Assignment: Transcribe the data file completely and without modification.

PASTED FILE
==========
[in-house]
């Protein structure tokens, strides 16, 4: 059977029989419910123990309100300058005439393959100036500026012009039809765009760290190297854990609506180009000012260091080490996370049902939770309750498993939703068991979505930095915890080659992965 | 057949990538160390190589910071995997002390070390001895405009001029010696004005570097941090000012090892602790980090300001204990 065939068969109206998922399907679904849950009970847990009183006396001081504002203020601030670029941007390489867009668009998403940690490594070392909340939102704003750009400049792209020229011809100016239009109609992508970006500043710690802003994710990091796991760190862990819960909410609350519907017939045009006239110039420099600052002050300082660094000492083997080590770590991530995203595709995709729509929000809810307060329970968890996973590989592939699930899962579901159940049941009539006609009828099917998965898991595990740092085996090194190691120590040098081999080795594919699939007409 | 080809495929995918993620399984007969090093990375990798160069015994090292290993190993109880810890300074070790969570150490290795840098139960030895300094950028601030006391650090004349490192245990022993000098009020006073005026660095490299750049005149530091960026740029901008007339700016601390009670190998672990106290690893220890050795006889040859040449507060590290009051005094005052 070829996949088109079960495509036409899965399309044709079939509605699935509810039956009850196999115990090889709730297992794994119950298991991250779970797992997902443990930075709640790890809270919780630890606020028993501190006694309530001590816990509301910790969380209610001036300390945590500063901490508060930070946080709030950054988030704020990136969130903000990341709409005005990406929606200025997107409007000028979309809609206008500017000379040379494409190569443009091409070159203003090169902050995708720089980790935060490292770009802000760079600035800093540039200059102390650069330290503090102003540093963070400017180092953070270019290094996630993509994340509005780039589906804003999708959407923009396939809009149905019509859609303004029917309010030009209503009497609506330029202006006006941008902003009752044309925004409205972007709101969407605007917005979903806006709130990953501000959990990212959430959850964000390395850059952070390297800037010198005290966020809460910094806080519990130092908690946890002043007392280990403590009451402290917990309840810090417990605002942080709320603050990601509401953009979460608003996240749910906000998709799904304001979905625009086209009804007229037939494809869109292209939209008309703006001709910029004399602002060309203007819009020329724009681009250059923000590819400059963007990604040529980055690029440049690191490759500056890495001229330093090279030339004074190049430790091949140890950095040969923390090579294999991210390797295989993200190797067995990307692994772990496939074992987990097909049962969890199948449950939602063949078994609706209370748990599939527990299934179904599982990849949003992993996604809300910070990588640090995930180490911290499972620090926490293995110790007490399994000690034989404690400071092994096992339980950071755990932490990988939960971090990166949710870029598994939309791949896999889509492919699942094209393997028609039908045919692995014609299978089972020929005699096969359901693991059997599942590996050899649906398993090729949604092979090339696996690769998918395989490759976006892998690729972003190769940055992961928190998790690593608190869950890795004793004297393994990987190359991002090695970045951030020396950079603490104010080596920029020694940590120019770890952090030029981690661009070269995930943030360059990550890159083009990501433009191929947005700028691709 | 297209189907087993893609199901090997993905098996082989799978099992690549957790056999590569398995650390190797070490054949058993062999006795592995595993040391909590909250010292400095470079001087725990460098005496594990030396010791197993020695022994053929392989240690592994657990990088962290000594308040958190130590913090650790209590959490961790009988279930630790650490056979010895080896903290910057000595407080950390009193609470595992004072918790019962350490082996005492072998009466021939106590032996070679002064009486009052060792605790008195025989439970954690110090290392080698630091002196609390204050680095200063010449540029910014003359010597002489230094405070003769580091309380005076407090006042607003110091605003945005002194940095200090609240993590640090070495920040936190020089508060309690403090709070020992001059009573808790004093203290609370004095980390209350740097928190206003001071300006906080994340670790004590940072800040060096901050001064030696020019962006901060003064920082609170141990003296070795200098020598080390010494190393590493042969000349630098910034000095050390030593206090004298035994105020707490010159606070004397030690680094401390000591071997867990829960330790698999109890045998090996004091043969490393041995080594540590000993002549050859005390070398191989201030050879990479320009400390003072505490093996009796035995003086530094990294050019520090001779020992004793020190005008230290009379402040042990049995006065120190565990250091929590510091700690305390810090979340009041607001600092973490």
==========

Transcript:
[in-house]
């Protein structure tokens, strides 16, 4: 059977029989419910123990309100300058005439393959100036500026012009039809765009760290190297854990609506180009000012260091080490996370049902939770309750498993939703068991979505930095915890080659992965 | 057949990538160390190589910071995997002390070390001895405009001029010696004005570097941090000012090892602790980090300001204990 065939068969109206998922399907679904849950009970847990009183006396001081504002203020601030670029941007390489867009668009998403940690490594070392909340939102704003750009400049792209020229011809100016239009109609992508970006500043710690802003994710990091796991760190862990819960909410609350519907017939045009006239110039420099600052002050300082660094000492083997080590770590991530995203595709995709729509929000809810307060329970968890996973590989592939699930899962579901159940049941009539006609009828099917998965898991595990740092085996090194190691120590040098081999080795594919699939007409 | 080809495929995918993620399984007969090093990375990798160069015994090292290993190993109880810890300074070790969570150490290795840098139960030895300094950028601030006391650090004349490192245990022993000098009020006073005026660095490299750049005149530091960026740029901008007339700016601390009670190998672990106290690893220890050795006889040859040449507060590290009051005094005052 070829996949088109079960495509036409899965399309044709079939509605699935509810039956009850196999115990090889709730297992794994119950298991991250779970797992997902443990930075709640790890809270919780630890606020028993501190006694309530001590816990509301910790969380209610001036300390945590500063901490508060930070946080709030950054988030704020990136969130903000990341709409005005990406929606200025997107409007000028979309809609206008500017000379040379494409190569443009091409070159203003090169902050995708720089980790935060490292770009802000760079600035800093540039200059102390650069330290503090102003540093963070400017180092953070270019290094996630993509994340509005780039589906804003999708959407923009396939809009149905019509859609303004029917309010030009209503009497609506330029202006006006941008902003009752044309925004409205972007709101969407605007917005979903806006709130990953501000959990990212959430959850964000390395850059952070390297800037010198005290966020809460910094806080519990130092908690946890002043007392280990403590009451402290917990309840810090417990605002942080709320603050990601509401953009979460608003996240749910906000998709799904304001979905625009086209009804007229037939494809869109292209939209008309703006001709910029004399602002060309203007819009020329724009681009250059923000590819400059963007990604040529980055690029440049690191490759500056890495001229330093090279030339004074190049430790091949140890950095040969923390090579294999991210390797295989993200190797067995990307692994772990496939074992987990097909049962969890199948449950939602063949078994609706209370748990599939527990299934179904599982990849949003992993996604809300910070990588640090995930180490911290499972620090926490293995110790007490399994000690034989404690400071092994096992339980950071755990932490990988939960971090990166949710870029598994939309791949896999889509492919699942094209393997028609039908045919692995014609299978089972020929005699096969359901693991059997599942590996050899649906398993090729949604092979090339696996690769998918395989490759976006892998690729972003190769940055992961928190998790690593608190869950890795004793004297393994990987190359991002090695970045951030020396950079603490104010080596920029020694940590120019770890952090030029981690661009070269995930943030360059990550890159083009990501433009191929947005700028691709 | 297209189907087993893609199901090997993905098996082989799978099992690549957790056999590569398995650390190797070490054949058993062999006795592995595993040391909590909250010292400095470079001087725990460098005496594990030396010791197993020695022994053929392989240690592994657990990088962290000594308040958190130590913090650790209590959490961790009988279930630790650490056979010895080896903290910057000595407080950390009193609470595992004072918790019962350490082996005492072998009466021939106590032996070679002064009486009052060792605790008195025989439970954690110090290392080698630091002196609390204050680095200063010449540029910014003359010597002489230094405070003769580091309380005076407090006042607003110091605003945005002194940095200090609240993590640090070495920040936190020089508060309690403090709070020992001059009573808790004093203290609370004095980390209350740097928190206003001071300006906080994340670790004590940072800040060096901050001064030696020019962006901060003064920082609170141990003296070795200098020598080390010494190393590493042969000349630098910034000095050390030593206090004298035994105020707490010159606070004397030690680094401390000591071997867990829960330790698999109890045998090996004091043969490393041995080594540590000993002549050859005390070398191989201030050879990479320009400390003072505490093996009796035995003086530094990294050019520090001779020992004793020190005008230290009379402040042990049995006065120190565990250091929590510091700690305390810090979340009041607001600092973490």